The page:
Saturday, June 5, 2010

"Catholics want women religious to speak out on policy issues", National Catholic Reporter

Survey gives U.S. nuns strong Catholic backing

Jun. 04, 2010

Tuesday, June 1, 2010

"Pope Names Team to Investigate Abuse in Ireland" New York Times

Pope Names Team to Investigate Abuse in Ireland

ROME — In one of his most concrete actions since a sexual abuse scandal began sweeping the Roman Catholic Church in Europe, Pope Benedict XVI on Monday appointed a high-profile team of prelates, including the archbishop of New York, to investigate Irish dioceses and seminaries.

"In its announcement, the Vatican said the investigation, called an Apostolic Visitation, would begin this fall with the examination of four dioceses: Dublin, Armagh, Cashel and Emly, and Tuam, as well as seminaries and religious orders. It will then be extended to other dioceses."

For the visitation, the pope appointed some leading Anglophone bishops. He appointed Cardinal Cormac Murphy-O’Connor, a former archbishop of Westminster, to investigate the Archdiocese of Armagh, which is the seat of the All-Ireland primate Cardinal Sean Brady.

"The archbishop of Boston, Cardinal Sean Patrick O’Malley, will investigate the Archdiocese of Dublin, and the archbishop of New York, Timothy Dolan, a former rector of the North American College in Rome, will oversee an investigation into Irish seminaries, including the Pontifical Irish College in Rome. Ireland’s seminaries, like those in many countries, have experienced a significant decrease in enrollments."...

"Some American victims groups criticized the appointments of Cardinal O’Malley and Archbishop Dolan because of their mixed records on handling abuse cases within their own dioceses..."

My Comment:

Yes, I agree with the victims groups critique. Is this a bit like trusting the foxes to guard the hen house?

It also strikes me as quite insensitive to the Irish people. The Ryan Report and the Murphy Report were highly acclaimed and analyzed the Irish clergy abuse in depth. The Irish are quite capable of conducting their own investigations.

In my view, if Pope Benedict involved a cross-section of Irish women and men , including sex abuse victims and non-Catholics, this commission would have far more credibility. Their mandate should include recommending firing bishops and prelates who were at fault in covering up sexual abuse. This Commission could also consult broadly with experts around the world on reforms of church structures that are root causes of the sex abuse crisis in the Roman Catholic Church, and recommend changes such as women priests and a married RC Clergy. Bridget Mary Meehan, rcwp

Monday, May 31, 2010

"Kusner Still Pursuing Dreams Despite Barriers", UIHC Chaplain ... will be Iowa's first Roman Catholic Womanpriest

by Stephanie Wise • Iowa City Press-Citizen • May 31, 2010

Mary Kay Kusner is breaking new ground again.

A wife and mother of four, Kusner is a devout Catholic and a chaplain in palliative care at the University of Iowa Hospitals and Clinics. But she also is a deacon in the Catholic church, soon to be a priest and a force to be reckoned with in the church.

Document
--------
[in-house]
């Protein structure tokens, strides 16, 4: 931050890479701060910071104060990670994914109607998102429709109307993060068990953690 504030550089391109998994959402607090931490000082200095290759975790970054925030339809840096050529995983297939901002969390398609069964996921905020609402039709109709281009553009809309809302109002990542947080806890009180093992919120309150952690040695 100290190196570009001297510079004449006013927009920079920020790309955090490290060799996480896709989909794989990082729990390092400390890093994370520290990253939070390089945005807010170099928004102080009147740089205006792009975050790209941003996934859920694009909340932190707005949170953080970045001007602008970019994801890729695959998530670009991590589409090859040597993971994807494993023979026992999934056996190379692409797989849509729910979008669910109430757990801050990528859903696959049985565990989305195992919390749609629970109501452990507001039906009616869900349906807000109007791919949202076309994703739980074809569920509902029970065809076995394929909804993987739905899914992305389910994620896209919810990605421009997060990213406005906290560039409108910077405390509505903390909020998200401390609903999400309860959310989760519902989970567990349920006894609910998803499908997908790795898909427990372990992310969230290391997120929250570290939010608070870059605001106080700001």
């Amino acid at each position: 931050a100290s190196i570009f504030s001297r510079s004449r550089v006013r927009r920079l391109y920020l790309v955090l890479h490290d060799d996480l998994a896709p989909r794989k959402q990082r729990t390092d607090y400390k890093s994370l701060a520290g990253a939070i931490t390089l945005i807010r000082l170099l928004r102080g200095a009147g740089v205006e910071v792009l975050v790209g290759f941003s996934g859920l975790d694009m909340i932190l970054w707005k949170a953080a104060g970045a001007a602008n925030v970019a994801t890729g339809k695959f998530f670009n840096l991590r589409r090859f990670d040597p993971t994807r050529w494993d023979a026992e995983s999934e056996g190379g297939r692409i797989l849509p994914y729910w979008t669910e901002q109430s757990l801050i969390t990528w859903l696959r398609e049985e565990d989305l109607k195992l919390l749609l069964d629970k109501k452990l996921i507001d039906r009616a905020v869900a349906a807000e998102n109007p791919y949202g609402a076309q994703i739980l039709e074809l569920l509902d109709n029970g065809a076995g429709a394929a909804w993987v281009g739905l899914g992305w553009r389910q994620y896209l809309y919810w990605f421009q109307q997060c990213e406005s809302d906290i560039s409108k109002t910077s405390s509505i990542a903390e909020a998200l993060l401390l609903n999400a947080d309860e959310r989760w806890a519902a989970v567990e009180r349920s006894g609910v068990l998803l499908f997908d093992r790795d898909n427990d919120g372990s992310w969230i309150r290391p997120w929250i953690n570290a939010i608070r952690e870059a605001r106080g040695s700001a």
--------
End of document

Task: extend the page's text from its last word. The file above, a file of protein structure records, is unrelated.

On June 13, Kusner will be ordained a Roman Catholic Womanpriest at First Christian Church in Coralville to become the first female Catholic Womanpriest in Iowa."

"Is It Time For The Pope To Resign?" by Richard Sipe

"Should the pope resign? Nine of the 265 Roman Catholic popes have allegedly resigned their office, most for the good of the Church. The first according to the historian Epiphanius was Clement I around the year 100. The most recent was Gregory XII who abdicated at the Council of Constance in 1417 to help settle the claims of three competitors for the papacy..."

"Pope Benedict XVI is a decent man and a lifelong servant of his church. It takes nothing away from whatever good he has done to suggest that he should resign his office. However, the Roman Catholic Church is in a period of Reformation as profound (and breathtaking) as any its history has ever recorded. The voluntary resignation of Pope Benedict XVI could be a gesture that would match the epic challenge that faces Catholicism today..."

"The People of God — hierarchy included — are shackled by a secret system designed to control rather than free them. Unresolved sexual issues are at its core."

Richard Sipe

Sunday, May 30, 2010

"A New Pentecost" by Elsie Hainz McGrath, RCWP

Ree Hudson, Bishop Patricia Fresen, Elsie Hainz McGrath
(left to right on ordination day in St. Louis Elsie and Ree are co-pastors of St. Therese of Divine Peace in St. Louis, Missouri)

A New Pentecost

As we move into that time we call “Ordinary,” many of our Christian sisters and brothers begin to celebrate the season they call “Pentecost.” Truly, this is the Season of Pentecost – every year a new Pentecost, a new opportunity to birth a new church into being. And this year we have been given a new impetus, because that New Church, which birth we are witnesses to and participants in, has experienced quantum leaps of growth throughout the 2010 Season of Easter. The story is universal – interreligious and worldwide. For clarity and brevity, however, we will focus only on one piece of it: the piece we call Roman Catholic Womenpriests (RCWP).

The women who are priests, validly ordained in the apostolic line and insistent upon being identified as Roman Catholic because our mission is renewal and reform – which can only happen from within – officially began on the Danube River on June 29 of 2002. Seven women answered the call to step out in faith and accept ordination. These “Danube Seven” garnered worldwide headlines, and the full attention of Rome. They were excommunicated, and it was thought by the hierarchy that the “woman problem” was thus resolved.